505 Comments


    1. I.e look to change, look to the future, look forward, etc. In the introduction this book was dedicated to the Gulf War veterans, and that seems very appropriate after finishing it.It deals primarily with PTSD, suicide, revenge, apathy, and the effects of trauma; the true cost of war both societally, and individually. It accomplished this while also somehow being the most humorous novel in the series so far. In a lot of ways it is a direct sequel to the first Culture book, 'Consider Phlebas', eve [...]

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    2. Back to Iain M. Banks’ phenomenalCulture series of space opera set in a post-scarcity universe where humans are the most powerful known species. Well, not really the humans, but the massive AI entities originally created by humans thousands of years ago. It is quite unusual for humanity to (sort of) be the top dog, this is one of the most unusual features of the Culture universe. Banks’ Culture setting bucks the current trend of dystopian fiction. In this post-scarcity society, all of humani [...]

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    3. Look no further if you're looking for a tale of fantastically huge sources and end results of regret, suicide, the negation of life-affirmation, exploding suns, and excellent tales of love between non-humanoid sentients and nearly god-like Minds.This is a Culture novel. Ian M. Banks had ten of them before his death and he's known equally well for his hard SF as for his standard fiction, strangely enough.It shows in this one. I have to admit that I was very impressed by the technological fantasti [...]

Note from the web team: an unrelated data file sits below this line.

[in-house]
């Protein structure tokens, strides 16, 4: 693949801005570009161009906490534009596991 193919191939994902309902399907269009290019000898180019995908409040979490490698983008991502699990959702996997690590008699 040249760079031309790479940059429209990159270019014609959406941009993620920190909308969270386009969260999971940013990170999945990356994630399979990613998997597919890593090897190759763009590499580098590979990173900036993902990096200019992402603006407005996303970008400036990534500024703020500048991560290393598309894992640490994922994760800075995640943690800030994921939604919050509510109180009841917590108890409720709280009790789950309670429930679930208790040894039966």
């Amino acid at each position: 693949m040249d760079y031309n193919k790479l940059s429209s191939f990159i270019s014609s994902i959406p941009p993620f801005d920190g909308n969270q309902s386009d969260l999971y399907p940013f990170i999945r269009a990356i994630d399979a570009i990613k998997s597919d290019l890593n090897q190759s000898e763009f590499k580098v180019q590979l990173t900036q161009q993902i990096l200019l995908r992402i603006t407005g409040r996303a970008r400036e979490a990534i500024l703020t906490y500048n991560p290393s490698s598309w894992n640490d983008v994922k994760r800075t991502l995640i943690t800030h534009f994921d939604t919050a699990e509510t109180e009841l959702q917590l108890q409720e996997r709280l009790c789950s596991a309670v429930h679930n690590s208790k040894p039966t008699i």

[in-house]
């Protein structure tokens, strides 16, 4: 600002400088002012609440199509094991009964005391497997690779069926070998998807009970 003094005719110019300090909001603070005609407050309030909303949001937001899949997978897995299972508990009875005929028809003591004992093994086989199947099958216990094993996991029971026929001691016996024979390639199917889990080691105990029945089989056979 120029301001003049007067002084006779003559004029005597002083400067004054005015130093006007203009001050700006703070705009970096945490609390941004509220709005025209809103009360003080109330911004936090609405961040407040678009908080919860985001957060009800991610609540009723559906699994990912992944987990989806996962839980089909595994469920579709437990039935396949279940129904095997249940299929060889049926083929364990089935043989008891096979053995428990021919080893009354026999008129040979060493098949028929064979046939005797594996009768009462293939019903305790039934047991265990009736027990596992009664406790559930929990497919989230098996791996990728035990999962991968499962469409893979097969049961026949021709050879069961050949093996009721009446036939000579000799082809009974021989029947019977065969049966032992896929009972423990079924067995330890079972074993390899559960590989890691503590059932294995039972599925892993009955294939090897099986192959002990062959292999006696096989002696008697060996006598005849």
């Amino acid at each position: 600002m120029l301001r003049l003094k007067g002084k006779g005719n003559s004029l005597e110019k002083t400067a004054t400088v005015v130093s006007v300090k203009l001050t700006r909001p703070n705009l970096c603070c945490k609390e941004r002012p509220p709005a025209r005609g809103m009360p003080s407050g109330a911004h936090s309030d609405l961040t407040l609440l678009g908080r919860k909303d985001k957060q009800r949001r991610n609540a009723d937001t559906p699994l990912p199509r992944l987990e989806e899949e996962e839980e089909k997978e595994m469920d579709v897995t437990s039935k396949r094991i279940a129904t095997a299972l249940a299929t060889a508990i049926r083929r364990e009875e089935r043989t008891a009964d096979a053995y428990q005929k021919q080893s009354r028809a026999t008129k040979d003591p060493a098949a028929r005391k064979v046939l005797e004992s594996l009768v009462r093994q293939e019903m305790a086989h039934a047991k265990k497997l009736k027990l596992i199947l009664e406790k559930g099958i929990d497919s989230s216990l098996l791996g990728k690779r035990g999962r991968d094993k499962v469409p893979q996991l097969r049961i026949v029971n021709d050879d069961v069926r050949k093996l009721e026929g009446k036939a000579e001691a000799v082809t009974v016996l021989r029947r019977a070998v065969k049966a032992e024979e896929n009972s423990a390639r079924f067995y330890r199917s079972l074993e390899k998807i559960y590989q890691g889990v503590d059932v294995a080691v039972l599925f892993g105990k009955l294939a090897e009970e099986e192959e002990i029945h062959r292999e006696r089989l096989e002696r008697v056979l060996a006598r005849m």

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    4. heavy, heavy themes done with a light and benevolent touch. the topics on display include suicide and suicide bombings, terrorism, genocide, imperialism/cultural colonialism, the nature of war, the afterlife and feature a loveable cast of pretentious robot drones, adorable and often furry alien creatures, and one very melancholy Artificial Intelligence. VAGUE SPOILERS: the last four chapters are jaw-dropping in scope, moving from an elegiac double suicide (i teared up!) to a mind-boggling check- [...]

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    5. Brad: If you were a GSV (General Systems Vehicle), what would you call yourself?Brad: Sit Right Back and You'll Hear a Tale"Brad: If you were a GCV (General Contact Vehicle), what would you call yourself?Brad: Inoculate by Means of BlanketsBrad: If you were a GOV (General Offensive Unit), what would you call yourself?Brad: Process of Peace and ReconciliationBrad: If you were a VFP (Very Fast Picket), what would you call yourself?Brad: Cerebrovascular AccidentBrad: If you were an Orbital, what wo [...]

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    6. Amazing. My second Culture novel after The Player of Games, and I think I'm at a point where I'm going to be ravenously devouring them. Like many others have mentioned, this is a novel about loss and mourning -- thinking back on the events of the book, not much actually happens, but Banks uses enough narrative shift and experiments with perspective that it always remains fascinating. Part of the joy in reading these books is just for the world-building, honestly. And as always, his aliens are a [...]

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    7. Say hello to Kabe (pronounced Ka - beh), a tripedal, three-and-a-half meter tall triangular bulk of politely plodding philosophical awesomeness, who can stand so perfectly still while lost in thought that silly humans often mistake him for some sort of humongous, statuesque work of art. Also, mistakenly, even though he’s a Homondon (a vegetarian species), Kabe’s very large mouth makes the sight of him eating distinctly alarming. These outwardly endearing qualities are hardly the extent of ad [...]

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    8. This is a book about mourning and regret, set in the universe of Banks's Culture series. There are several interwoven subplots, two of which display remarkable technical virtuosity. The first is a moving love story between completely non-human extraterrestrial creatures; I think it's the only successful example I've ever come across. Some of the flashbacks where Quilan recalls his lost love brought tears to my eyes. I'm not sure how the author did it, and I liked it enough that I'd rather not pi [...]